There are two simple questions for those who are considering using psychedelic drugs, including marijuana: First, do you feel good after using the drug? And second, does your sense of well-being really depend on psychoactive drugs that change your thought process?
The second question, of course, is important, given that there is evidence to suggest psychedelic drugs may change a person’s sense of well-being and that’s why one military veteran turned himself into a featured guest on C-SPAN to speak out against legalizing marijuana on national television.
Other veterans are becoming increasingly prominent voices in the fight against legal pot, including Tony Posnanski, who wrote an article for National Review Online condemning “marijuana legalization hysteria.”
Another vet, Scott Feldstra, who wears the name “Combat Al Hubbard” around his neck for public appearances, owns and operates Al Hubbard’s Mushrooms, a supplier of magic mushrooms.
“I have no ideological opposition to marijuana,” Feldstra told Army Times. “However, I am concerned about the extent of recreational legalization that seems to happen every other week.”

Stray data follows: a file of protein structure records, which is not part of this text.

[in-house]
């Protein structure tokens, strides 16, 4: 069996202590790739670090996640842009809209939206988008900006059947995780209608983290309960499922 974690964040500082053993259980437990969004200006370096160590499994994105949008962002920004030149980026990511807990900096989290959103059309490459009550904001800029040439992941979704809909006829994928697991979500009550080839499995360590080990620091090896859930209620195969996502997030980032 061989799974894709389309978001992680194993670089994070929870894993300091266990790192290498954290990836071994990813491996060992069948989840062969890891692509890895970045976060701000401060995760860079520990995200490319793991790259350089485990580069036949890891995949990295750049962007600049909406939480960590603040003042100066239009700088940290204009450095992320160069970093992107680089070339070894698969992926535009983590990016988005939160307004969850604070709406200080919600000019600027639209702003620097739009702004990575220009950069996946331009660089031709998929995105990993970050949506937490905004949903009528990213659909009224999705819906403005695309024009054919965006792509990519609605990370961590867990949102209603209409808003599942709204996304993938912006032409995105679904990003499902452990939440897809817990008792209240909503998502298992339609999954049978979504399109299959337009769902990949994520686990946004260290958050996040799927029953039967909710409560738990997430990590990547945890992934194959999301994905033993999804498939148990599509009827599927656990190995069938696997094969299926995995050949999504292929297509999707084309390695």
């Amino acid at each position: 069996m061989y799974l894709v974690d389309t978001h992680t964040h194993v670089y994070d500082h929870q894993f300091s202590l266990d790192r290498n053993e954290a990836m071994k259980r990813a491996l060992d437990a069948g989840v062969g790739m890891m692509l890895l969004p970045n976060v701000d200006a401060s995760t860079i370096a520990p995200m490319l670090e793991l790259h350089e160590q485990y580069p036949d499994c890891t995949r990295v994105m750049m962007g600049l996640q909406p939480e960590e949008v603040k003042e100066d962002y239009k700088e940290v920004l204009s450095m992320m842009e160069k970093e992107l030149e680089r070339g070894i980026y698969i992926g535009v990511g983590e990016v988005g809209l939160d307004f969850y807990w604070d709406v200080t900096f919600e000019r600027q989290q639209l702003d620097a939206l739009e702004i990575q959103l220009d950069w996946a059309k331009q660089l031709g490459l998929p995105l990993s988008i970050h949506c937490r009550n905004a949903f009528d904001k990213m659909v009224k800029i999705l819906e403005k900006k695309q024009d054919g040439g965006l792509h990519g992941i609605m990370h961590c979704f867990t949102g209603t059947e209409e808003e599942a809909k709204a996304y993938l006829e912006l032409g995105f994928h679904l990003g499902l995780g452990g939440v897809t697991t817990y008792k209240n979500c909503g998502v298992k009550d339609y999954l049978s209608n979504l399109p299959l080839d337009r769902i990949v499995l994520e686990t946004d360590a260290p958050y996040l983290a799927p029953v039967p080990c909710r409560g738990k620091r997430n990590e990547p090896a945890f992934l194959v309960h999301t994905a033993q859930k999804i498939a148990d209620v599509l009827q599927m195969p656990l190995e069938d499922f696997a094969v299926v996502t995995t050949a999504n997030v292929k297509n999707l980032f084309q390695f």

Sometimes the veterans who do speak out are physically attacked for their belief. A few years ago, veteran Pete George became the focus of death threats after publishing a blog piece criticizing the science behind marijuana.
“You should be ashamed of yourselves,” he recalled one of the threats read.
But the science backing medical marijuana is almost all in favor of its efficacy, and the Veterans of Foreign Wars (VFW) don’t seem willing to back down on this issue. The VFW group, “Law Enforcement for Safe Access,” has a high profile presence in D.C. advocating for the decriminalization of medical marijuana.
The Veterans of Foreign Wars even released a press release condemning Maryland state senators’ bill to legalize marijuana use: